The William “Billy” Brown Family

of Brown’s Cove, Virginia who settled in South Carolina at Brier’s Creek, opposite Burton’s Ferry on the Savannah River, 1769

by Eleanor Williams Bradley


Five Brown South Carolina Patriots are on this marker found in Brown’s Cove, VA.:  William “Billy”, Bartlett, Sr., Bartlett, Jr., Bartlett, son of William, and Tarleton, son of William. Benjamin, William, John (sons of Bartlett, Sr.) are not mentioned on the marker. They all received compensation for serving with different SC Militia. And then there were William’s son’s in law, Henry Best, killed alongside William "Billy" Brown, and John Joice who served with Tarleton Brown under Francis Marion and William Harden.           I suspect every family member, who lived on the Savannah River, fought in the Revolution.




Brown Family Bible, Hanover and Albemarle Counties, Virginia,
Virginia Genealogist, Vol. 13, 1969
, pp 77-78.

Contributed by Mrs. Bessie Z Pettibon,
Austin, Texas
Entries were made by Reuben Dabney Brown, son of Bernard and Elizabeth Dabney Brown, grandson of Benjamin and Sarah Thomson (Thompson) Brown, Sr.

“My great grandfather, John Brown, came from England and settled in Hanover County, VA; exact time is not known to me.  Benjamin Brown, my grandfather, came from England with his father as above stated and settled and married in Hanover County, Virginia.  I think his first wife’s maiden name was Wilson, and he had five children by her: Benjamin, Billy, Bartlett, Lucinda (Elizabeth) and Agnes. He lost his wife and (then) married Sarah Thompson, had two children, Lucretia and Barzalia, and in 1747 he moved to Walnut Level, where they had Benajah in 1748, Bernard, my father, was born 28 Jan 1750 and died Feb 1800, Bernis, born 1752, Bezaleel, born 29 July 1754 and died 9 Jan 1829, Brightberry, died Feb 18??, …. Bernard married Elizabeth, daughter of John and Anna Harris Dabney. …” (end Bible source)

From The Memoirs of Tarleton Brown republished by the Barnwell County Museum and Historical Board, 1999: p.1

"My father, William Brown, was a planter in Albemarle County, Virginia, where I was born on the 5th day of April, 1757. Flattering inducements being held forth to settlers in the rich region of South Carolina contiguous to the Savannah River; and my uncle, Bartlett Brown, having already moved, and settled himself two miles above Matthew’s Bluff, on the Savannah River; my father bought some negroes, and left them with his brother to make a crop; and in 1769, a year afterwards, my father and family, consisting of eleven persons, emigrated to this country and settled on Brier’s Creek, opposite to Burton’s Ferry."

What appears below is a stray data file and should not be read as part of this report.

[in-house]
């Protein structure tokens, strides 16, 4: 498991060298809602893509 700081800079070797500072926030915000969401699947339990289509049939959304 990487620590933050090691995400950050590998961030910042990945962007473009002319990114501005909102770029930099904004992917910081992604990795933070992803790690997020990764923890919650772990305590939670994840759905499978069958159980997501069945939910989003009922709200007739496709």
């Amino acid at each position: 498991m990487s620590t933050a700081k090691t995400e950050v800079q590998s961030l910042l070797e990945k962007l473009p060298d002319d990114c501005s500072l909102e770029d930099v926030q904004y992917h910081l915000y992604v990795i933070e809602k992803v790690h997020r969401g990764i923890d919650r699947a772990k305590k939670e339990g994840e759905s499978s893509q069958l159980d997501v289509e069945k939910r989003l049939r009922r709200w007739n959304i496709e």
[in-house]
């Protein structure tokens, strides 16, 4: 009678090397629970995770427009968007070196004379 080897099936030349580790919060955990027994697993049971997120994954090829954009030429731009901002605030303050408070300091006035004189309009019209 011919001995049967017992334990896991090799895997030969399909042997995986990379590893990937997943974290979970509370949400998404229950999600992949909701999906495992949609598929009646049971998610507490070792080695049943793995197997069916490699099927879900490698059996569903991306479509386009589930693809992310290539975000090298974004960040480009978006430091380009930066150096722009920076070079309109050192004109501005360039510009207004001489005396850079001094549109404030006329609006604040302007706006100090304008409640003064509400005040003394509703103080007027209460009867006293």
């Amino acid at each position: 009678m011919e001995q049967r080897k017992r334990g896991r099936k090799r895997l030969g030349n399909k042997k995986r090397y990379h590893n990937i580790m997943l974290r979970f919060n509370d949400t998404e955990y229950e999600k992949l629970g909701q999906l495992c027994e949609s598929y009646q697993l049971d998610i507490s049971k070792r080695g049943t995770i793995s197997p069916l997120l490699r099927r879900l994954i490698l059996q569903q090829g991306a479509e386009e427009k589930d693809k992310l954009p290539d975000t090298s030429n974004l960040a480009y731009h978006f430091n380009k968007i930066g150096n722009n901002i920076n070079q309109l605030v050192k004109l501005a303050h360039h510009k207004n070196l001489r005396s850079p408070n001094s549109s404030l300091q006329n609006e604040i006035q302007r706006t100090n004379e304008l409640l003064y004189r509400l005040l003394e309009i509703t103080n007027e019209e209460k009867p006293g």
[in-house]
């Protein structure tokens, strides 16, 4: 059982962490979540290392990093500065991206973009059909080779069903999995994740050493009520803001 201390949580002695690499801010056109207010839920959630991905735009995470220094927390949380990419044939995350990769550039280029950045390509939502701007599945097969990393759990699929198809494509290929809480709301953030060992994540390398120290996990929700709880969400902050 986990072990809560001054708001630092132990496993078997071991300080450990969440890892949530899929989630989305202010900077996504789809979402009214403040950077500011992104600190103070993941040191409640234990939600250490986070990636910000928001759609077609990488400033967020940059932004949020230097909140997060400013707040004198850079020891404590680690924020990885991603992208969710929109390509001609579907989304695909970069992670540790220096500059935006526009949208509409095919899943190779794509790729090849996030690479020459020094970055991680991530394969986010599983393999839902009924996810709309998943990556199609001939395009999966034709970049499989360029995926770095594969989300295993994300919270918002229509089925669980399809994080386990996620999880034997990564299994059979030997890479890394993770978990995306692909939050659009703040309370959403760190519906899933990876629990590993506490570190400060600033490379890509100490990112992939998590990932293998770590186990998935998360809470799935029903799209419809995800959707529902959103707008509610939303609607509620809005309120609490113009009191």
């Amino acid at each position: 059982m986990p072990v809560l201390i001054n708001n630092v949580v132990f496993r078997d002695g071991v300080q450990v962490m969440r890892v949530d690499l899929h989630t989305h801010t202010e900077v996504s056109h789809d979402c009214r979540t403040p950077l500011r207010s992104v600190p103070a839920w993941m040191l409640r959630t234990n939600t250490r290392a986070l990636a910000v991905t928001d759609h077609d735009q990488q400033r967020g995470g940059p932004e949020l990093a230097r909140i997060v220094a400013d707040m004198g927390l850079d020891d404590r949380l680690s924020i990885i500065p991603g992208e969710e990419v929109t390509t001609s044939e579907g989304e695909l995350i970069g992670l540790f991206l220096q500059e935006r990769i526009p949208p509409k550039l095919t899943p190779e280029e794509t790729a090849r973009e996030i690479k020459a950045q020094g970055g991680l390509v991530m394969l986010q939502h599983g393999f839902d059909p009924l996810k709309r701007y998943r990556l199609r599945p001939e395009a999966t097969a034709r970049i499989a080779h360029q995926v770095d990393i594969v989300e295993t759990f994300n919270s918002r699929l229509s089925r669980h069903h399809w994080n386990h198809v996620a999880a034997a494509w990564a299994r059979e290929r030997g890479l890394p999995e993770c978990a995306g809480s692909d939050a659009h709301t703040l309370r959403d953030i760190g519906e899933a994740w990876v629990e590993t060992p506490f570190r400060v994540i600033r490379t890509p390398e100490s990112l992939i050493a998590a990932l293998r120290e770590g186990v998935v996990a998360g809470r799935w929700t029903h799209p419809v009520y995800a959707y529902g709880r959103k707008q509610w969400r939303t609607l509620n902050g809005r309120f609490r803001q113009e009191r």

The Genealogy Beginning With William “Billy” Brown’s Grandfather, John Brown:

a. John Brown, b. ca 1655, near Mt. Snowden, Wales (some say England) - d. 10 Feb 1709, Hanover Co. VA. He married Elizabeth ? (Some claim she was a Hescott, but there is no proof.) In 1689, John Sr. lived near Old Church, St. Peter’s Parish, New Kent County, which later became Hanover County, VA, next to George Polgreen.

  John and Elizabeth Brown had three known children.

a-1: John Brown, Jr. b. 10 June 168?, settled near Pole Green and Old Church, Hanover County, VA.  (John Jr. had a son named Benjamin. See: p. 225, Some Ancient Landowners in Saint Martin’s Parish, Hanover County, VA)
a-2: Elizabeth Brown b. 168?,
a-3: Benjamin Brown b. ca 1690,
New Kent County, Virginia

(The Parish Register of Saint Peter’s, New Kent County, Virginia, 1680-1787 records the baptism of John Brown, Jr. and Elizabeth Brown, and the death date of John Brown, Sr. He is also found in “The Vestry Book of Saint Peter’s, New Kent County, Va. from 1682-1758.”)  

b. (a-3 above) Generation 2

Benjamin Brown, Sr. (b. ca 1690 in New Kent County, VA (later became Hanover County) – d. before 8 Nov 1762 in Albemarle County, VA) He fathered 12 children in two marriages.

1st marriage: Benjamin Brown, Sr. married 1st a Wilson. (That she was a Dabney or a Jennings have proven to be incorrect. That she was a Hescott is still being debated.) They lived near Beaver Dam in western Hanover Co. They had five children, all born in Hanover.

2nd marriage:

Benjamin Brown, Sr. married 2nd, ca 1743, Sarah Thompson (Thomson) (b. 17/1/1724 in Hanover/Louisa County, VA – d. Nov 1815, in Albemarle, Co., will proved: 4 Dec 1815) She was the daughter of Robert and Jane Hescott Thompson (Thomson). See: Brown, John R. The Brown of Albemarle, p. 47. They had seven children.

In 1745, at age 52, Benjamin Brown, Sr. began his move to what is now known as Brown's Cove in Albemarle County, VA. This is show by the following gifts to male children of his first marriage, Benjamin, Jr., William and Bartlett, 28 May 1745: Louisa County Virginia Deeds.  P. 178 – 181. (This land now lies in Albemarle County.)

 “…for good will of a fatherly love to (son) Bartlett Brown land of quantity unknown in the fork of the Moorman’s River.”

“…(same) to son William Brown land on both sides of the North Fork of Moorman’s River.” 

“…to son, Benjamin Brown.; land in Louisa co. on both sides of the North Fork of Moorman’s River on the Louisa Co. line. This later was incorporated into Albemarle County.